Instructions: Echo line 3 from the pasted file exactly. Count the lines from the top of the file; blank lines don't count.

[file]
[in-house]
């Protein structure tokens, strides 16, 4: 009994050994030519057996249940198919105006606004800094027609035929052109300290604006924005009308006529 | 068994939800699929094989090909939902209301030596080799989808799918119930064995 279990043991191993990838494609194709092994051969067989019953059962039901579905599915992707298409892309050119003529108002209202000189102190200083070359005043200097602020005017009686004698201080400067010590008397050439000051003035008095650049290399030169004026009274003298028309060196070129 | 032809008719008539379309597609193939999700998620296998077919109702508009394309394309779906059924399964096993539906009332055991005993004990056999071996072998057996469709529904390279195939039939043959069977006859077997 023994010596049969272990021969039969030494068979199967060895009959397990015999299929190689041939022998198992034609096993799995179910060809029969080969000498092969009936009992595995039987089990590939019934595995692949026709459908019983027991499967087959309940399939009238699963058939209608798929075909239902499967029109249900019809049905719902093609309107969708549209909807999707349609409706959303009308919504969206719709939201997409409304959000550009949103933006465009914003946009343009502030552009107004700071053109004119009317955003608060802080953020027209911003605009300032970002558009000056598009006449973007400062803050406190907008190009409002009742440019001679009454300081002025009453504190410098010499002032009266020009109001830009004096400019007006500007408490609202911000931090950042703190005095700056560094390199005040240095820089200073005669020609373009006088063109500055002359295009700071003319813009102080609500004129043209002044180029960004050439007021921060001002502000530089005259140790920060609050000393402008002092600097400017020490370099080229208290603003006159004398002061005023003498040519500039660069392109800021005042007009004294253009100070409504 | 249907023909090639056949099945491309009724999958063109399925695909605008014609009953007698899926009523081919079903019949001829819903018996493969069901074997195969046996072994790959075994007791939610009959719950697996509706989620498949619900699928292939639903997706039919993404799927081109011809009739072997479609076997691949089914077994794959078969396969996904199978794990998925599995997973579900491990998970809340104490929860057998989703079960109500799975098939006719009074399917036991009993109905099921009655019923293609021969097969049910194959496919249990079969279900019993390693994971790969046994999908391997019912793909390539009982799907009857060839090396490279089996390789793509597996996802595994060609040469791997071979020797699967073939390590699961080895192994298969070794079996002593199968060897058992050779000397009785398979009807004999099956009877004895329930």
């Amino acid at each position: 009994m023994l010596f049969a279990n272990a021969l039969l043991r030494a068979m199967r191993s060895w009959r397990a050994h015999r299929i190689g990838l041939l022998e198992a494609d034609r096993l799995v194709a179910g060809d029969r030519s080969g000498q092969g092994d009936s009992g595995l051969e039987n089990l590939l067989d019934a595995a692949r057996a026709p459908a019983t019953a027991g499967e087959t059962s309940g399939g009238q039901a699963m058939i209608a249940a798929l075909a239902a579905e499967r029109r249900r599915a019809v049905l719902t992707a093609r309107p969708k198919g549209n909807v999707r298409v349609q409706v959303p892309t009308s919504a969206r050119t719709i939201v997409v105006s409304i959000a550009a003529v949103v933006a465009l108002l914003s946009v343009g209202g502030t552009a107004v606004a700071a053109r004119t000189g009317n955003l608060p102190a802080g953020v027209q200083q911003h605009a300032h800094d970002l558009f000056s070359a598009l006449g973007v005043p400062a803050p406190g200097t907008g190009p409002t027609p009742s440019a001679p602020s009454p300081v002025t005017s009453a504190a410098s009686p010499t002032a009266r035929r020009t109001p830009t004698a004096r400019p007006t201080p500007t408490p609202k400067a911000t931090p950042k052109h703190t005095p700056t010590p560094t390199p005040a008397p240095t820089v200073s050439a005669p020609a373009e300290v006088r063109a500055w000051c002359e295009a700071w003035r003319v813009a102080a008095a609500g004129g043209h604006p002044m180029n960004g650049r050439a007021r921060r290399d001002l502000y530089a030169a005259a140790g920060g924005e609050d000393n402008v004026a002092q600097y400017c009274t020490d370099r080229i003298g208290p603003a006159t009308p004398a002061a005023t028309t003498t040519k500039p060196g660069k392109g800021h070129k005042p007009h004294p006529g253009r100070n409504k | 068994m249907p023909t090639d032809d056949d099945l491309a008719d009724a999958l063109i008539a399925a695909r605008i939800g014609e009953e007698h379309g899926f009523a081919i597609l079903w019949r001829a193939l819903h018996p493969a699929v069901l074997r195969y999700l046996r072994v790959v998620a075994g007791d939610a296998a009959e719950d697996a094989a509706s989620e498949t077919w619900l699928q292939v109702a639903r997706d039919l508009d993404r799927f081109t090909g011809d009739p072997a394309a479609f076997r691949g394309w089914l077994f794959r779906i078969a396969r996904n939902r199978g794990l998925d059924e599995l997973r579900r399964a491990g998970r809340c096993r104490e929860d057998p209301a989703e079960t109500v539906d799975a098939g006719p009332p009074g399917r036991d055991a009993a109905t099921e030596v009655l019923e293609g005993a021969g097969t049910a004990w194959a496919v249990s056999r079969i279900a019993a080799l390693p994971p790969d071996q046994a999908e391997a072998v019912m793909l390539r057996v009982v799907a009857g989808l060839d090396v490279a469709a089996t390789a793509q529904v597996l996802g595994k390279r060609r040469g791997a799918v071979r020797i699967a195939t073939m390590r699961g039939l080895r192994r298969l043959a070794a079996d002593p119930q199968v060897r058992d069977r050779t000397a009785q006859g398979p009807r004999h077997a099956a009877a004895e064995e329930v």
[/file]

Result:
């Amino acid at each position: 009994m023994l010596f049969a279990n272990a021969l039969l043991r030494a068979m199967r191993s060895w009959r397990a050994h015999r299929i190689g990838l041939l022998e198992a494609d034609r096993l799995v194709a179910g060809d029969r030519s080969g000498q092969g092994d009936s009992g595995l051969e039987n089990l590939l067989d019934a595995a692949r057996a026709p459908a019983t019953a027991g499967e087959t059962s309940g399939g009238q039901a699963m058939i209608a249940a798929l075909a239902a579905e499967r029109r249900r599915a019809v049905l719902t992707a093609r309107p969708k198919g549209n909807v999707r298409v349609q409706v959303p892309t009308s919504a969206r050119t719709i939201v997409v105006s409304i959000a550009a003529v949103v933006a465009l108002l914003s946009v343009g209202g502030t552009a107004v606004a700071a053109r004119t000189g009317n955003l608060p102190a802080g953020v027209q200083q911003h605009a300032h800094d970002l558009f000056s070359a598009l006449g973007v005043p400062a803050p406190g200097t907008g190009p409002t027609p009742s440019a001679p602020s009454p300081v002025t005017s009453a504190a410098s009686p010499t002032a009266r035929r020009t109001p830009t004698a004096r400019p007006t201080p500007t408490p609202k400067a911000t931090p950042k052109h703190t005095p700056t010590p560094t390199p005040a008397p240095t820089v200073s050439a005669p020609a373009e300290v006088r063109a500055w000051c002359e295009a700071w003035r003319v813009a102080a008095a609500g004129g043209h604006p002044m180029n960004g650049r050439a007021r921060r290399d001002l502000y530089a030169a005259a140790g920060g924005e609050d000393n402008v004026a002092q600097y400017c009274t020490d370099r080229i003298g208290p603003a006159t009308p004398a002061a005023t028309t003498t040519k500039p060196g660069k392109g800021h070129k005042p007009h004294p006529g253009r100070n409504k | 068994m249907p023909t090639d032809d056949d099945l491309a008719d009724a999958l063109i008539a399925a695909r605008i939800g014609e009953e007698h379309g899926f009523a081919i597609l079903w019949r001829a193939l819903h018996p493969a699929v069901l074997r195969y999700l046996r072994v790959v998620a075994g007791d939610a296998a009959e719950d697996a094989a509706s989620e498949t077919w619900l699928q292939v109702a639903r997706d039919l508009d993404r799927f081109t090909g011809d009739p072997a394309a479609f076997r691949g394309w089914l077994f794959r779906i078969a396969r996904n939902r199978g794990l998925d059924e599995l997973r579900r399964a491990g998970r809340c096993r104490e929860d057998p209301a989703e079960t109500v539906d799975a098939g006719p009332p009074g399917r036991d055991a009993a109905t099921e030596v009655l019923e293609g005993a021969g097969t049910a004990w194959a496919v249990s056999r079969i279900a019993a080799l390693p994971p790969d071996q046994a999908e391997a072998v019912m793909l390539r057996v009982v799907a009857g989808l060839d090396v490279a469709a089996t390789a793509q529904v597996l996802g595994k390279r060609r040469g791997a799918v071979r020797i699967a195939t073939m390590r699961g039939l080895r192994r298969l043959a070794a079996d002593p119930q199968v060897r058992d069977r050779t000397a009785q006859g398979p009807r004999h077997a099956a009877a004895e064995e329930v």